Saturday, August 19, 2017
This week, Ark II takes a step down in interest and excitement from “The Robot” and “Omega,” the two previous series entries. Here, the titular vehicle and its crew enter Sector 25 to investigate reports of “hunger and widespread unrest.”
While hoping to convince Robin and his merry men that “robbery isn’t the answer and neither is violence,” Jonah nonetheless requires their assistance if he is to retrieve the ark and its personnel.
Fortunately, Jonah also has help – of a sort, anyway – from inside the Ark II. The intelligent chimpanzee Adam has been taking driving lessons and, in a slapstick comedy scene, takes the craft on a wild joy ride, all the while firing lasers and even doing an embarrassed face palm.
Soon Jonah reclaims the Ark and the local villagers reject Lord Lesley. Now Robin and his men will have to build a better society together, and Jonah marvels at how difficult it is to “keep the Lord Leslies of the world at bay.”
“Robin Hood” is a weird and borderline amusing episode of Ark II. The idea of post-apocalyptic people taking on the characteristics of a hero from literature doesn’t seem that farfetched given other examples of this genre, like Star Trek’s “A Piece of the Action,” which saw an alien culture model itself on a book about the Chicago Mobs of the 1920s.
Also, this is also the only episode (at least thus far) to devolve into out and out slapstick humor, as Adam drives the Ark II into danger. It’s a unique experience to watch the huge Ark moving erratically, knocking things over, and otherwise proving a real road hazard. By the same token, these scenes reveal just how difficult it is to maneuver this unwieldy (but gorgeous…) cult-tv vehicle. The Ark II is huge, and doesn’t look like it corners very well…
Next week: “The Cryogenic Man."
In “Lady, You Don’t Look Eighty,” Joy (Caroline Ellis) is upset because it is October 12, and her friends have apparently forgotten that it is her birthday.
In truth, they are planning a surprise party. The boys also trick Sparky (Billy Barty) into believing that Joy is actually an old woman who is eighty years old. They also claim they are seventy years old!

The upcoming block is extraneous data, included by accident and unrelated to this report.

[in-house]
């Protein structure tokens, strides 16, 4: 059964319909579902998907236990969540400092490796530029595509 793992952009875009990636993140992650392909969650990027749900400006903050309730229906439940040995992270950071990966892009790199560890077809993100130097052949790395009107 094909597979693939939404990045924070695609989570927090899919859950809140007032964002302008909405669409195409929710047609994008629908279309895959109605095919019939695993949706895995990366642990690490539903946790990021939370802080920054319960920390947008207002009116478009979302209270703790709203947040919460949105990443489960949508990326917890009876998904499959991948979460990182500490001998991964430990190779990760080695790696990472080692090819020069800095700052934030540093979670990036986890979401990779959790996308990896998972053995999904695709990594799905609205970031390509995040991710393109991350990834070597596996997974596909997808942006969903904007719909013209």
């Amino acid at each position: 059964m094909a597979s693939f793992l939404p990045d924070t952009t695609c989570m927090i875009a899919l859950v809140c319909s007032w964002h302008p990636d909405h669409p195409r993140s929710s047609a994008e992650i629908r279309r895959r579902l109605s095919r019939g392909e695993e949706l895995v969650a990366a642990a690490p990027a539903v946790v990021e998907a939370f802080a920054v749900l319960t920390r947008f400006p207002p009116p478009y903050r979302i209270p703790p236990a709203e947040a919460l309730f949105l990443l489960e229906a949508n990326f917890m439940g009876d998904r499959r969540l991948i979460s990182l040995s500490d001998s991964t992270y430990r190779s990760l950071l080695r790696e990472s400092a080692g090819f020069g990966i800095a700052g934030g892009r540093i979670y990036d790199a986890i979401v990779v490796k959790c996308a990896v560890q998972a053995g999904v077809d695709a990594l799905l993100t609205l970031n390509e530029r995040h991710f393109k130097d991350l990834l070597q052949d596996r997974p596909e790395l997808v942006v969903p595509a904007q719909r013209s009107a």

Benita Bizarre (Martha Raye) overhears this practical joke, and believes that the Bugaloos have discovered a fountain of youth. She wants it for herself, and captures Sparky. She will make a trade: the firefly for the elixir of youth.
The Bugaloos make a fake elixir of honey and water, and then, to demonstrate that it works, pretend to be old, themselves.
It’s pretty much business as usual on The Bugaloos (1970-1971) for this installment. The Bugaloos have something that Benita Bizarre thinks she wants -- this time the Fountain of Youth -- and captures one of the gang (Sparky) to get it. To rescue their friend, the Bugaloos must get in disguise, and outsmart their nemesis.
One intriguing element about “Lady, You Don’t Look Eighty” is that it is established, as it was in the series’ second episode, that Joy is responsible for household chores in the forest. Here, she is understandably grumpy about the division of labor. The boys don’t have to chip in?
Even in 1970, in an enchanted forest, the patriarchy was in firm control, apparently.
But this episode shows Joy acting crankily about having to clean up after everyone and the boys respond by calling her “granny,” and saying that she sounds old. Nice. Yet not one of them lifts a finger to help her.
The song of the week? “Older Woman!” That’s adding insult to injury, I would say.
Next week: "Benita the Beautiful."
Thursday, August 17, 2017
The second episode of the 1970s war-of-the-sexes space opera Star Maidens opens with the thought: "space holds no fury like a female planet scorned."
The question regarding such a comment, of course, is intent. Is this series poking fun at such anti-woman proverbs? Or does Star Maidens take such commentary seriously, and reflect it in its space-age premise of a female dominated planet?